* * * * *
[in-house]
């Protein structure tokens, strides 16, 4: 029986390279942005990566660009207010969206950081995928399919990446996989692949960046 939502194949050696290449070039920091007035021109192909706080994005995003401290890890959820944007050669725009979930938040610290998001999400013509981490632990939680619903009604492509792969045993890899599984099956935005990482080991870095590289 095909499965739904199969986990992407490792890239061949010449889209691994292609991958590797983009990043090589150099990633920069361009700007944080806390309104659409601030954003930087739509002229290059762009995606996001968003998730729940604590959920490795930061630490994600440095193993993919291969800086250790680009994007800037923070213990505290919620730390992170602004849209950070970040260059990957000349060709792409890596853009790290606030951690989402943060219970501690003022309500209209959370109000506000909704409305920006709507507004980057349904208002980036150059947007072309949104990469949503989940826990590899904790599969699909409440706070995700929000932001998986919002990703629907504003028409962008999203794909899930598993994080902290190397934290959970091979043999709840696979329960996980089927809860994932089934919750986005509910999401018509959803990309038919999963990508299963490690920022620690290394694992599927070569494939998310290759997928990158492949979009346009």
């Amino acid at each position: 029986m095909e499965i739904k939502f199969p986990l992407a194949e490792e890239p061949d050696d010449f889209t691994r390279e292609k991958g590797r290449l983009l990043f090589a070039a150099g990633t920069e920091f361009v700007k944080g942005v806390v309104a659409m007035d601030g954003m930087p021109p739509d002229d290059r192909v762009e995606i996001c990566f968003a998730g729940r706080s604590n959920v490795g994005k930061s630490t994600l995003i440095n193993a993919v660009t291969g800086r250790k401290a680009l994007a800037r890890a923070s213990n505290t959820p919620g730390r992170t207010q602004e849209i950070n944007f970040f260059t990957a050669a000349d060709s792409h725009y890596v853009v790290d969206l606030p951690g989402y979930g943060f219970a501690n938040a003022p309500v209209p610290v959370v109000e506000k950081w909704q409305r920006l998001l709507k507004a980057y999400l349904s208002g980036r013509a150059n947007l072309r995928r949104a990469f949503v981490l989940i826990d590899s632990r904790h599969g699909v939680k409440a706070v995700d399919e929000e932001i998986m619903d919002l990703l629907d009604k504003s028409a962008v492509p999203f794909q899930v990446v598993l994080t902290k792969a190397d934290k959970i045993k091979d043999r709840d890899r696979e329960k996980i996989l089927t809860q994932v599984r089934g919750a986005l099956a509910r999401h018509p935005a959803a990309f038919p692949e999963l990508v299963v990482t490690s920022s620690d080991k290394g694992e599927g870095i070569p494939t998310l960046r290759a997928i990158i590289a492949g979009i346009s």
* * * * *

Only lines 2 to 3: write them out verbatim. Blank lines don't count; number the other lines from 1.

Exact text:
């Protein structure tokens, strides 16, 4: 029986390279942005990566660009207010969206950081995928399919990446996989692949960046 939502194949050696290449070039920091007035021109192909706080994005995003401290890890959820944007050669725009979930938040610290998001999400013509981490632990939680619903009604492509792969045993890899599984099956935005990482080991870095590289 095909499965739904199969986990992407490792890239061949010449889209691994292609991958590797983009990043090589150099990633920069361009700007944080806390309104659409601030954003930087739509002229290059762009995606996001968003998730729940604590959920490795930061630490994600440095193993993919291969800086250790680009994007800037923070213990505290919620730390992170602004849209950070970040260059990957000349060709792409890596853009790290606030951690989402943060219970501690003022309500209209959370109000506000909704409305920006709507507004980057349904208002980036150059947007072309949104990469949503989940826990590899904790599969699909409440706070995700929000932001998986919002990703629907504003028409962008999203794909899930598993994080902290190397934290959970091979043999709840696979329960996980089927809860994932089934919750986005509910999401018509959803990309038919999963990508299963490690920022620690290394694992599927070569494939998310290759997928990158492949979009346009």
């Amino acid at each position: 029986m095909e499965i739904k939502f199969p986990l992407a194949e490792e890239p061949d050696d010449f889209t691994r390279e292609k991958g590797r290449l983009l990043f090589a070039a150099g990633t920069e920091f361009v700007k944080g942005v806390v309104a659409m007035d601030g954003m930087p021109p739509d002229d290059r192909v762009e995606i996001c990566f968003a998730g729940r706080s604590n959920v490795g994005k930061s630490t994600l995003i440095n193993a993919v660009t291969g800086r250790k401290a680009l994007a800037r890890a923070s213990n505290t959820p919620g730390r992170t207010q602004e849209i950070n944007f970040f260059t990957a050669a000349d060709s792409h725009y890596v853009v790290d969206l606030p951690g989402y979930g943060f219970a501690n938040a003022p309500v209209p610290v959370v109000e506000k950081w909704q409305r920006l998001l709507k507004a980057y999400l349904s208002g980036r013509a150059n947007l072309r995928r949104a990469f949503v981490l989940i826990d590899s632990r904790h599969g699909v939680k409440a706070v995700d399919e929000e932001i998986m619903d919002l990703l629907d009604k504003s028409a962008v492509p999203f794909q899930v990446v598993l994080t902290k792969a190397d934290k959970i045993k091979d043999r709840d890899r696979e329960k996980i996989l089927t809860q994932v599984r089934g919750a986005l099956a509910r999401h018509p935005a959803a990309f038919p692949e999963l990508v299963v990482t490690s920022s620690d080991k290394g694992e599927g870095i070569p494939t998310l960046r290759a997928i990158i590289a492949g979009i346009s």